|Publication number||US4838722 A|
|Application number||US 07/041,083|
|Publication date||Jun 13, 1989|
|Filing date||Jul 10, 1986|
|Priority date||Jul 13, 1985|
|Also published as||WO1987000404A1|
|Publication number||041083, 07041083, PCT/1986/284, PCT/DE/1986/000284, PCT/DE/1986/00284, PCT/DE/86/000284, PCT/DE/86/00284, PCT/DE1986/000284, PCT/DE1986/00284, PCT/DE1986000284, PCT/DE198600284, PCT/DE86/000284, PCT/DE86/00284, PCT/DE86000284, PCT/DE8600284, US 4838722 A, US 4838722A, US-A-4838722, US4838722 A, US4838722A|
|Original Assignee||A.W. Faber-Castell Unternehmensverwaltung Gmbh & Co.|
|Export Citation||BiBTeX, EndNote, RefMan|
|Patent Citations (27), Referenced by (25), Classifications (28), Legal Events (6)|
|External Links: USPTO, USPTO Assignment, Espacenet|
The invention relates to a device for dispensing flowable substances from a pencil-shaped housing comprising a displaceably mounted control member with which a discharge opening for the substance can be closed and which includes an applicator disposed in a retracted position within a chamber of the housing which is closed by a removable cap and from which the applicator can be advanced. Flowable substances that can be used in this device are understood to be coloring liquids as they are used for make-up. This includes liquids for application onto the skin as well as those to be applied to the finger or toe nails. Depending on the intended use, these liquids may have widely varying viscosities. In addition, the device is also intended for use with other liquids, such as, for example, adhesives or solvents. The applicator is preferably a brush; however, fiber wicks or capillary tubes known from writing implements can also be employed.
A dispensing device for flowable substances, such as, for example, nail polish, is known (U.S. Pat. No. 4,063,829) in which an applicator in the form of a brush is advanced from a chamber disposed in the front section of the container. The brush is fastened in a slidable member provided with axial grooves through which a predetermined quantity of the flowable substance is supplied to the brush by the force of gravity. In the operating position of the brush, i.e. when it is oriented vertically downwardly, a ball valve blocks the further advance of liquid. For use of the dispensing device, before the cap is removed, the container must be held upright for a moment so as to fill the dosaging chamber. After removal of the protective cap, the dispensing device must be rotated in such a manner that the tip is directed downwardly. This causes the brush and the slide member to move within the chamber until the brush projects from the chamber and the slide member seals off the majority of the chamber, leaving narrow channels as the only connection between the brush and the interior of the dosaging chamber. Once the brush has been moistened with the liquid, it is ready for use. As soon as the measured quantity of liquid transferred to the brush has been used, the device must be tilted again to permit a new quantity of liquid to be supplied by way of the dosaging chamber.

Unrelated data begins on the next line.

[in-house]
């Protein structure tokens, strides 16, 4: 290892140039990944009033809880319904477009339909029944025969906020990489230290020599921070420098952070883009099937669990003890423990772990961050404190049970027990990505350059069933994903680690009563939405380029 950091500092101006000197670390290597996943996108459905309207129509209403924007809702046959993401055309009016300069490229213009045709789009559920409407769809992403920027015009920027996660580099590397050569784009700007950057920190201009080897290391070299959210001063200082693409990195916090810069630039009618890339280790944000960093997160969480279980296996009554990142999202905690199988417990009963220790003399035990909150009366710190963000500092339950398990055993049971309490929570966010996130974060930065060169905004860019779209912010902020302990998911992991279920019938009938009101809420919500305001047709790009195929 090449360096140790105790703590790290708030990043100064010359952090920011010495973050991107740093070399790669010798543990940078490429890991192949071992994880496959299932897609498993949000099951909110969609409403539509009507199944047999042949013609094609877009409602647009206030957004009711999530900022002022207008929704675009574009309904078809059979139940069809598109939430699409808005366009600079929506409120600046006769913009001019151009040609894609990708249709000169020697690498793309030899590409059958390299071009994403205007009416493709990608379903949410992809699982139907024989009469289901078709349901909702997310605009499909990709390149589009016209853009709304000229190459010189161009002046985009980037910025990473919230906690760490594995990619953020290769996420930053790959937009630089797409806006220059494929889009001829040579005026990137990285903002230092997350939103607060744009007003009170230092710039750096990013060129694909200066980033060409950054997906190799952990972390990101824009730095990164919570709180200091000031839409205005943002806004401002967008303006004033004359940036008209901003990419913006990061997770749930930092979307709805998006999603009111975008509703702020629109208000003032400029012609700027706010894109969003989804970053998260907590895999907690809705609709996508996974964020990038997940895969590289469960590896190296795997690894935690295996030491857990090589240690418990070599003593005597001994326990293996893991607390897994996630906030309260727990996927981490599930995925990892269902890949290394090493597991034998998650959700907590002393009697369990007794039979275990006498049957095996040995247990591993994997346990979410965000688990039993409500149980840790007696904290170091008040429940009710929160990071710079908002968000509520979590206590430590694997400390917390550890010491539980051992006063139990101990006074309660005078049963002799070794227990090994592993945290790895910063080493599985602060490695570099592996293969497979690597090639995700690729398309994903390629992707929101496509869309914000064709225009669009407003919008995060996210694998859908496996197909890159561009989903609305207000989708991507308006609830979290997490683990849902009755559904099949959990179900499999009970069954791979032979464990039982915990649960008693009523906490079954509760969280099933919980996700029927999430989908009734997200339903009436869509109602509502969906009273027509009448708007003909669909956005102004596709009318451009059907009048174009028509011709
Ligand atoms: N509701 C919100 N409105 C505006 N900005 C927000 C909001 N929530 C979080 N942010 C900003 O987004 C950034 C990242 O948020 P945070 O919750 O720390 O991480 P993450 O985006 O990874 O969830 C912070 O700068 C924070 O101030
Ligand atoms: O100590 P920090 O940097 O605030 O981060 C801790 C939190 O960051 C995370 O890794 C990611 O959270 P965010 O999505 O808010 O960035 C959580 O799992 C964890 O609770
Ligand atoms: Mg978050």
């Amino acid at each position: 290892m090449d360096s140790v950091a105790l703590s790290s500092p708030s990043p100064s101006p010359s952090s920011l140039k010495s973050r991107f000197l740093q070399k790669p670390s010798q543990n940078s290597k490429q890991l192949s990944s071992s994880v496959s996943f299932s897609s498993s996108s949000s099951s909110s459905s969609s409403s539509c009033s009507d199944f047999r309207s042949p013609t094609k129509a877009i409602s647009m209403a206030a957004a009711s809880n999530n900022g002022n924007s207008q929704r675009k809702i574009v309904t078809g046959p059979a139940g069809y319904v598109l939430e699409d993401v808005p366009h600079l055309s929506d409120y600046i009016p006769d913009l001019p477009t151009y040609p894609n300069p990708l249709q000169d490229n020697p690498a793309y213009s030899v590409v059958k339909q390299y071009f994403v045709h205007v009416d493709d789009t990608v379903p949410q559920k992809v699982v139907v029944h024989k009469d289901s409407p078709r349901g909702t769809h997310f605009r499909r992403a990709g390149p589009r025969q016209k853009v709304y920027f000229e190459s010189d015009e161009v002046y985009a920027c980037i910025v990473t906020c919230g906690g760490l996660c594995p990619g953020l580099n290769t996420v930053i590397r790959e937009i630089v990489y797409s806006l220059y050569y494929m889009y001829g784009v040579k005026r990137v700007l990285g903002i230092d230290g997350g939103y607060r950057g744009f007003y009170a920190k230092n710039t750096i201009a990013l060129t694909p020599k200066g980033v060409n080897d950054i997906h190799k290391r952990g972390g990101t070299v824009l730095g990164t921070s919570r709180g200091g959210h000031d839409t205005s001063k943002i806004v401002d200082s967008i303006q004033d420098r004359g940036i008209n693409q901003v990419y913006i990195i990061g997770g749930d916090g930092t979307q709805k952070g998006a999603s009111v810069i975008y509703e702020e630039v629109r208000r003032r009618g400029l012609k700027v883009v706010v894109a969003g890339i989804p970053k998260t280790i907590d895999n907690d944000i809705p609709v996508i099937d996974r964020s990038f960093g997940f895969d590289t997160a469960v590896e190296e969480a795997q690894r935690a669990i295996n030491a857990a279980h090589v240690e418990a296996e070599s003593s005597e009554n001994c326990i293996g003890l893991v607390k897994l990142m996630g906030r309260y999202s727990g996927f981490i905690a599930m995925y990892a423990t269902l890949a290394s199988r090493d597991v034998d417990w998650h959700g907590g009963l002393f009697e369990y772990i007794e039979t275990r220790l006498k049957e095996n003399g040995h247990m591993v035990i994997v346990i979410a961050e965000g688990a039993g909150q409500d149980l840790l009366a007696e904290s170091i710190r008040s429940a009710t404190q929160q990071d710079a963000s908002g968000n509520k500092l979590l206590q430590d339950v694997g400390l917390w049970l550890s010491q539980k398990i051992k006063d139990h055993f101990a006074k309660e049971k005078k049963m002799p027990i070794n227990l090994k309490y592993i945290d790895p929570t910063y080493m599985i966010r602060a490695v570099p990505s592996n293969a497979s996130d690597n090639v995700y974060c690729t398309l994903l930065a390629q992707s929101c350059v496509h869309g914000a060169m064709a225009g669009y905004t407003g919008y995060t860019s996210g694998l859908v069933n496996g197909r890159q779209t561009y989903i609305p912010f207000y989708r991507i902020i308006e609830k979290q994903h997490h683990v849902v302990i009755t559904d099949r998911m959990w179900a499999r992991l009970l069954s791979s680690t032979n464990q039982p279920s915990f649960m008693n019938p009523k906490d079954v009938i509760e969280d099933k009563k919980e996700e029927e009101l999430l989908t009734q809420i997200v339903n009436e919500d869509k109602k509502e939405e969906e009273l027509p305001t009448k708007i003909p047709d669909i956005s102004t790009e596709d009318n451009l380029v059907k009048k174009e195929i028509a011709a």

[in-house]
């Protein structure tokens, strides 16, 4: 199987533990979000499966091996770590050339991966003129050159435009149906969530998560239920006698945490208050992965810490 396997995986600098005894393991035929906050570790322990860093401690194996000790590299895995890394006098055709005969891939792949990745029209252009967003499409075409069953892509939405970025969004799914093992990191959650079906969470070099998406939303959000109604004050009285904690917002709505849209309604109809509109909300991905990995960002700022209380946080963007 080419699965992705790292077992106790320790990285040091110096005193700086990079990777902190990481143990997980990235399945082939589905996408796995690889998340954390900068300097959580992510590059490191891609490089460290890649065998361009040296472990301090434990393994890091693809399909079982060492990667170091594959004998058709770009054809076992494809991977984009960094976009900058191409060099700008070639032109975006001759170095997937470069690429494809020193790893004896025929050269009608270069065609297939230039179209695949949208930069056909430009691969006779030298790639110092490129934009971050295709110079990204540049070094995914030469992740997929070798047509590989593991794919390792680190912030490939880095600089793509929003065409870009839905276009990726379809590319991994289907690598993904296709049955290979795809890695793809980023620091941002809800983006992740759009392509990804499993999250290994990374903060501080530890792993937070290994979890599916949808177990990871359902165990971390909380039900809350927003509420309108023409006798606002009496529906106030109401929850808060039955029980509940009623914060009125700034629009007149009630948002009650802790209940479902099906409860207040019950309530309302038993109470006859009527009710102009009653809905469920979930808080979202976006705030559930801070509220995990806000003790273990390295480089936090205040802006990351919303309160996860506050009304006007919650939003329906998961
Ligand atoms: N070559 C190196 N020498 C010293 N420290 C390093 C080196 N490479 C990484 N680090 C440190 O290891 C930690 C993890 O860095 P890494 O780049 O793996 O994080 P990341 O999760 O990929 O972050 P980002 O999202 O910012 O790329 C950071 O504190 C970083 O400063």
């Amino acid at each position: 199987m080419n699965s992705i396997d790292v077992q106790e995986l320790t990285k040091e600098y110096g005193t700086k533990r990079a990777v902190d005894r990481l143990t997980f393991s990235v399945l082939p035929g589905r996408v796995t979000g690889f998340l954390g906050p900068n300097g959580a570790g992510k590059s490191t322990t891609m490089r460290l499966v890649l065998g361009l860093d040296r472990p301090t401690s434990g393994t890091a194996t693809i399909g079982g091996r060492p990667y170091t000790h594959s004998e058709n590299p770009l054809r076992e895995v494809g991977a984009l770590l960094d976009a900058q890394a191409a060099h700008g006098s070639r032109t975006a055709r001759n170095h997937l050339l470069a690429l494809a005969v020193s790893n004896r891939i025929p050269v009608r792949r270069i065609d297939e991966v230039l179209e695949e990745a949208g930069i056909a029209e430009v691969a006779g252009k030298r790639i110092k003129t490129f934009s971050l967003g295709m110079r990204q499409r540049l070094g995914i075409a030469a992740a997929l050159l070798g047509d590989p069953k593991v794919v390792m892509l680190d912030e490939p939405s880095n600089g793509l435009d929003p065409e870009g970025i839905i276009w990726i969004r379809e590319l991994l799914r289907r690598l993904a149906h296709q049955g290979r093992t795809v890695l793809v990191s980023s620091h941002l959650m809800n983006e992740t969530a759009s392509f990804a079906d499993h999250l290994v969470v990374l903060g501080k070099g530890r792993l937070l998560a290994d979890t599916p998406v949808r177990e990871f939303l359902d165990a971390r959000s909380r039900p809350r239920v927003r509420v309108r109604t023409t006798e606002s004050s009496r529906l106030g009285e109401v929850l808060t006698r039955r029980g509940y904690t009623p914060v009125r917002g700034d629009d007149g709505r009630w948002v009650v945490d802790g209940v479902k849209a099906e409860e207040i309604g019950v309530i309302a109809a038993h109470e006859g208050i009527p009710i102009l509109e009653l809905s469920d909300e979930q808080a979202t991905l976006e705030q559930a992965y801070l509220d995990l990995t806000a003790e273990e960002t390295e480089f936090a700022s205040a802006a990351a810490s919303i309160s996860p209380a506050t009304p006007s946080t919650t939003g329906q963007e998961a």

Proper operation of this dispensing device is assured only if the ball valve as well as the slide member and the brush are able to move under the force of gravity.
Particularly for the use of nail polish it is necessary to permit such polish to dry shortly after it has been applied. For this reason, these polishes contain very volatile solvents which may, however, dry just as quickly within the dispenser.
In one device of the type described above, in which the movable parts are moved only by gravity and supported by acceleration forces generated by shaking the device, it may happen that the parts stick together and no longer move freely. Then the dispenser no longer functions properly. Designs of this type have therefore been unable to displace from the market the conventional nail polish bottles in which the brush is attached to the screw closure.
The already mentioned nail polish bottles employing brushes are known to have the drawback that during application with the brush the bottle is not closed. Thus, the liquid contained therein not only may easily dry up or thicken, there also exists the danger that the bottle may be tipped over and the liquid run out. To avoid this drawback, dispensing devices are known in which the applicator is not connected with the screw closure but is inserted directly into the container. According to West German Utility Model DE-GM No. 79/31,006, a container for nail polish is known which is equipped with an applicator brush at the mouth of the container. The bristles of the applicator brush are fastened to a movable head piece which is provided with channels and which can be retracted at least partially into the mouth of the container against the force of a spring element and in which the closing cap is provided with means for sealing the mouth of the container. If now the closing cap of this container is removed, the brush moves out of the head section of the container under the action of the spring. The container is now immediately exposed to the ambient air, possibly causing the liquid to dry out or thicken.